SUMMARY re seeking the space character

Subject: SUMMARY re seeking the space character
From: "Mark L. Levinson" <markl -at- gilian -dot- com>
To: TechWr-L <TECHWR-L -at- LISTS -dot- RAYCOMM -dot- COM>
Date: Thu, 09 Dec 1999 13:34:46 +0200

A week or two ago I asked if some readily available font
includes a symbol for the space character-- the low little
squared-off U that FrameMaker uses, the lowercase b with
the slashed ascender, or anything else.

Thanks to everyone who responded.

For FrameMaker's symbol, Alan Wood wrote--

The closest I can find in Unicode is counterbore in the
Miscellaneous Technical range, decimal 9012, hex 2334, which
is present in Arial Unicode MS, Bitstream Cyberbase and
Code 2000. If you make it a subscript it comes close to
what you are looking for. See:

and Jaque Foreman wrote--

You could also use a "small capital U" in Bank Gothic
BT light, Eurostile, or Square.

Bill Swallow and others pointed out that the FrameMaker symbol
I mentioned is the symbol for a nonbreaking space; FrameMaker
has no symbol for the regular space.

For the slashed b, Alan Wood wrote--

Unicode has Latin small letter b with stroke in the Latin
Extended-B range, decimal 384, hex 0180, which is present in
Arial Unicode MS and Code 2000. See:

and Bruce H. Johnson wrote--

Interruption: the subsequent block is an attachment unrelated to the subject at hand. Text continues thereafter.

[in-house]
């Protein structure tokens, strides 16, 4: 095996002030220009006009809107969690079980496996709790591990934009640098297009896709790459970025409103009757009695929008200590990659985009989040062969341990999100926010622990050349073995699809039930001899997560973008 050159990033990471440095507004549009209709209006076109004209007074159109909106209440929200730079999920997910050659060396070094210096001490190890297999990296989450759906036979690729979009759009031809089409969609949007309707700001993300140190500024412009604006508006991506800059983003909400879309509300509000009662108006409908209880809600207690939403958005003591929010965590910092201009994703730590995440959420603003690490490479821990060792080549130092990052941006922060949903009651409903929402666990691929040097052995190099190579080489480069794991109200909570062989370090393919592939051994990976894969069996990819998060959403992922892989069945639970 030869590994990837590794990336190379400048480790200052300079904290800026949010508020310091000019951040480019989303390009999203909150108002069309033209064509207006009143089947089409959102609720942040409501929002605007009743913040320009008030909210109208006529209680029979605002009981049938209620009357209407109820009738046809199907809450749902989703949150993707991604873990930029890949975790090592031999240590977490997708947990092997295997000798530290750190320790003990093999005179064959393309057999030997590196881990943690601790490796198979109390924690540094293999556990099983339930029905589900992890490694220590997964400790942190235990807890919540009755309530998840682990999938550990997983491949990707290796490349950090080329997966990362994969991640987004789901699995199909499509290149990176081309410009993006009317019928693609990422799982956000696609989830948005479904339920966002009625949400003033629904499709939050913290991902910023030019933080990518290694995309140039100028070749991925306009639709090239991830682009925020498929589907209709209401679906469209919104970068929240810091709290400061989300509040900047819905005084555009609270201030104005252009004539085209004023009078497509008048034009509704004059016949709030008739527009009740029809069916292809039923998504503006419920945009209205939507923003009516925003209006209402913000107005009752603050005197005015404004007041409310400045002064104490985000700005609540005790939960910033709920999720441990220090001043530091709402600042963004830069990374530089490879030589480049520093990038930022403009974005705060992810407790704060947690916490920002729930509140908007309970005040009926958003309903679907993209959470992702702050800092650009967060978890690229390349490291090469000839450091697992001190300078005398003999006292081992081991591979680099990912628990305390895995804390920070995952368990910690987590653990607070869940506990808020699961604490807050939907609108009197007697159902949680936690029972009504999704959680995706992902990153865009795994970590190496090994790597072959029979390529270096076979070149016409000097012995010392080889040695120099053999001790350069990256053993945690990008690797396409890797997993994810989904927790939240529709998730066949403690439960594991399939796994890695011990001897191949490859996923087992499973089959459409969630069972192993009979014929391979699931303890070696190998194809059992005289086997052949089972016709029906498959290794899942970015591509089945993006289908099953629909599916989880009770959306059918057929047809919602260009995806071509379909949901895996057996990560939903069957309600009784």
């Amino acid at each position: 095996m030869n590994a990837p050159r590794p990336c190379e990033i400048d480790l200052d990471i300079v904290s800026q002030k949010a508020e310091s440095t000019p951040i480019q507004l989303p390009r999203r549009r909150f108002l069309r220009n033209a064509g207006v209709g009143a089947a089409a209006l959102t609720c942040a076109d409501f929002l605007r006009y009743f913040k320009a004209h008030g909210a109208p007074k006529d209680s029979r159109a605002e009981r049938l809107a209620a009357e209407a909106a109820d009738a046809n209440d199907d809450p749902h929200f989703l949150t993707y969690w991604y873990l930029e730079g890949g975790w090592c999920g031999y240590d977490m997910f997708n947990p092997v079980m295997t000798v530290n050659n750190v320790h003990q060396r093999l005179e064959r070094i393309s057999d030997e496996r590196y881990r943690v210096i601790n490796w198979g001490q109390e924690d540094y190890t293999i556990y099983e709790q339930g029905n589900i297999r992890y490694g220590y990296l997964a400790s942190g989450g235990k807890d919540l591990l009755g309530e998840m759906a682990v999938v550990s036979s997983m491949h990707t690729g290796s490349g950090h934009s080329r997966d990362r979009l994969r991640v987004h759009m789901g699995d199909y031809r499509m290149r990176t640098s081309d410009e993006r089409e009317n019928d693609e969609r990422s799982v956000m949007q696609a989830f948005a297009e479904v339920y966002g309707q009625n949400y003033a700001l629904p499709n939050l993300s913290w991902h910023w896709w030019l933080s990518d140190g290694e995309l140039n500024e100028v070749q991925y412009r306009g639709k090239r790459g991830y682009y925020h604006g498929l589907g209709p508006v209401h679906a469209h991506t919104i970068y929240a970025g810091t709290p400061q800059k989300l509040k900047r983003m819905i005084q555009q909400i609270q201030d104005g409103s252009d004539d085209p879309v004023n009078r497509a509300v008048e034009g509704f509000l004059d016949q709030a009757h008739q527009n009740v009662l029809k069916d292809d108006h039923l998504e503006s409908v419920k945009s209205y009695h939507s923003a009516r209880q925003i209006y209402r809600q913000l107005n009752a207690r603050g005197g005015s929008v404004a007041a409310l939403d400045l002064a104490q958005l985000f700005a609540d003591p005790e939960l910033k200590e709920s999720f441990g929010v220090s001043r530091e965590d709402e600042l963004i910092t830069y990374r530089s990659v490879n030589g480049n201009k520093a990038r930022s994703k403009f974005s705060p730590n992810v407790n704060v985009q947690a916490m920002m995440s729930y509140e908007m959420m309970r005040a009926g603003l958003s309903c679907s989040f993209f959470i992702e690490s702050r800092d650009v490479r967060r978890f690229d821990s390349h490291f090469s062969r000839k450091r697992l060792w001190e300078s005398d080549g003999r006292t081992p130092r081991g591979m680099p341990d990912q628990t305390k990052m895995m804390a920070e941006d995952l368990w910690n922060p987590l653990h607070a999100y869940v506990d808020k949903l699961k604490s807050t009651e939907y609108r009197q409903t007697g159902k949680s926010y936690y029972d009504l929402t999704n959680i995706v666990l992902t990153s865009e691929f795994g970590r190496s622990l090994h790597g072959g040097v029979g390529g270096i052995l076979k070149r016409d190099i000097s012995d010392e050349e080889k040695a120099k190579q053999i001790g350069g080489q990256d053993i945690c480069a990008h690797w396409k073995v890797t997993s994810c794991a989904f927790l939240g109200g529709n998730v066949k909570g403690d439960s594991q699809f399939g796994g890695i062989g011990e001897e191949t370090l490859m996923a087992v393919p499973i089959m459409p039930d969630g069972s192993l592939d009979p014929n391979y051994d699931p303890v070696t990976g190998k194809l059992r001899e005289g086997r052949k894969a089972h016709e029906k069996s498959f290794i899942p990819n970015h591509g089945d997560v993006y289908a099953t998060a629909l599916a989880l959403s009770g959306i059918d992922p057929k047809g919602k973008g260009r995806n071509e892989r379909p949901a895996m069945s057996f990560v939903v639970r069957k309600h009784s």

I've had good luck in MS Word with the EQ field: {EQ \O(b,/)}
which gives the slashed b.

and Jo Baer wrote--

Depending on the capabilities of the software you're using,
you could use overstrike to layer the slash over the lower-case
b. I think this is more universally recognized than the
FrameMaker "hard space" character, but I could be wrong--it
happens frequently.

Regarding alternatives, Jacque Foreman wrote--

Many years ago when I used a "dedicated" typesetter, the "space
character" was the "insert" or caret symbol: ^ at baseline level.
You could also use a square as obtained by ascii character 141
(and several others).

and Corinne Backer wrote--

In journalism school, we used the pound sign # as the symbol
for a space. It's widely recognized in the editing world, too.

Elizabeth Ross put forward the same symbol, calling it the
hash mark, from the vantage point of copyediting.

Thanks again to everyone. I asked in the first place because
I had a data-formatting topic at hand that, without some way of
explicitly depicting a space, seemed hard to illustrate. As it
happens, the software feature was slightly changed in the meantime
and the problem has disappeared. Nonetheless, I'm grateful for
all this information. It does fill a gap, if you'll pardon the

Mark L. Levinson - markl -at- gilian -dot- com - If it's urgent, phone.
Tel. 09-9560036 ext. 215 (work), 09-9552411/9555720 (home)

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